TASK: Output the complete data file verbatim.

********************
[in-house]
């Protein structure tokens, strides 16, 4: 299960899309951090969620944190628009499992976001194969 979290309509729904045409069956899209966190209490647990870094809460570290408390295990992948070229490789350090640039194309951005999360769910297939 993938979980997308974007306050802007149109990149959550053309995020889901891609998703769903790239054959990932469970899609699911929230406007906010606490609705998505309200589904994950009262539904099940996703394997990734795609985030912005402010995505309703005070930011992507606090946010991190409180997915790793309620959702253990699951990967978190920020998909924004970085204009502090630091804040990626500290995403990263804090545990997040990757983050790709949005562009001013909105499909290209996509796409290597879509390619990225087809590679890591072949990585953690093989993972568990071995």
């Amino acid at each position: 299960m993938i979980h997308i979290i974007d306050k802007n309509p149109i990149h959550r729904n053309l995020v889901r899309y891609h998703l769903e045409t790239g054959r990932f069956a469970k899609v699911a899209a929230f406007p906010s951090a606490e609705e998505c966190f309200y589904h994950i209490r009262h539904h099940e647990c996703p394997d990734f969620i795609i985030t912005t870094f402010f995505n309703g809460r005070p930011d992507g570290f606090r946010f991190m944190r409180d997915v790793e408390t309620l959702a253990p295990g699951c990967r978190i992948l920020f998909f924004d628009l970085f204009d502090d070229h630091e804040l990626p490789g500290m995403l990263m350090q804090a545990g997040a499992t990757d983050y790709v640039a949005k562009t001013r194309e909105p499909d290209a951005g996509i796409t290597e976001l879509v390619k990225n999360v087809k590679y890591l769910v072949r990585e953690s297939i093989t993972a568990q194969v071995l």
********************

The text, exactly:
[in-house]
């Protein structure tokens, strides 16, 4: 299960899309951090969620944190628009499992976001194969 979290309509729904045409069956899209966190209490647990870094809460570290408390295990992948070229490789350090640039194309951005999360769910297939 993938979980997308974007306050802007149109990149959550053309995020889901891609998703769903790239054959990932469970899609699911929230406007906010606490609705998505309200589904994950009262539904099940996703394997990734795609985030912005402010995505309703005070930011992507606090946010991190409180997915790793309620959702253990699951990967978190920020998909924004970085204009502090630091804040990626500290995403990263804090545990997040990757983050790709949005562009001013909105499909290209996509796409290597879509390619990225087809590679890591072949990585953690093989993972568990071995």
């Amino acid at each position: 299960m993938i979980h997308i979290i974007d306050k802007n309509p149109i990149h959550r729904n053309l995020v889901r899309y891609h998703l769903e045409t790239g054959r990932f069956a469970k899609v699911a899209a929230f406007p906010s951090a606490e609705e998505c966190f309200y589904h994950i209490r009262h539904h099940e647990c996703p394997d990734f969620i795609i985030t912005t870094f402010f995505n309703g809460r005070p930011d992507g570290f606090r946010f991190m944190r409180d997915v790793e408390t309620l959702a253990p295990g699951c990967r978190i992948l920020f998909f924004d628009l970085f204009d502090d070229h630091e804040l990626p490789g500290m995403l990263m350090q804090a545990g997040a499992t990757d983050y790709v640039a949005k562009t001013r194309e909105p499909d290209a951005g996509i796409t290597e976001l879509v390619k990225n999360v087809k590679y890591l769910v072949r990585e953690s297939i093989t993972a568990q194969v071995l």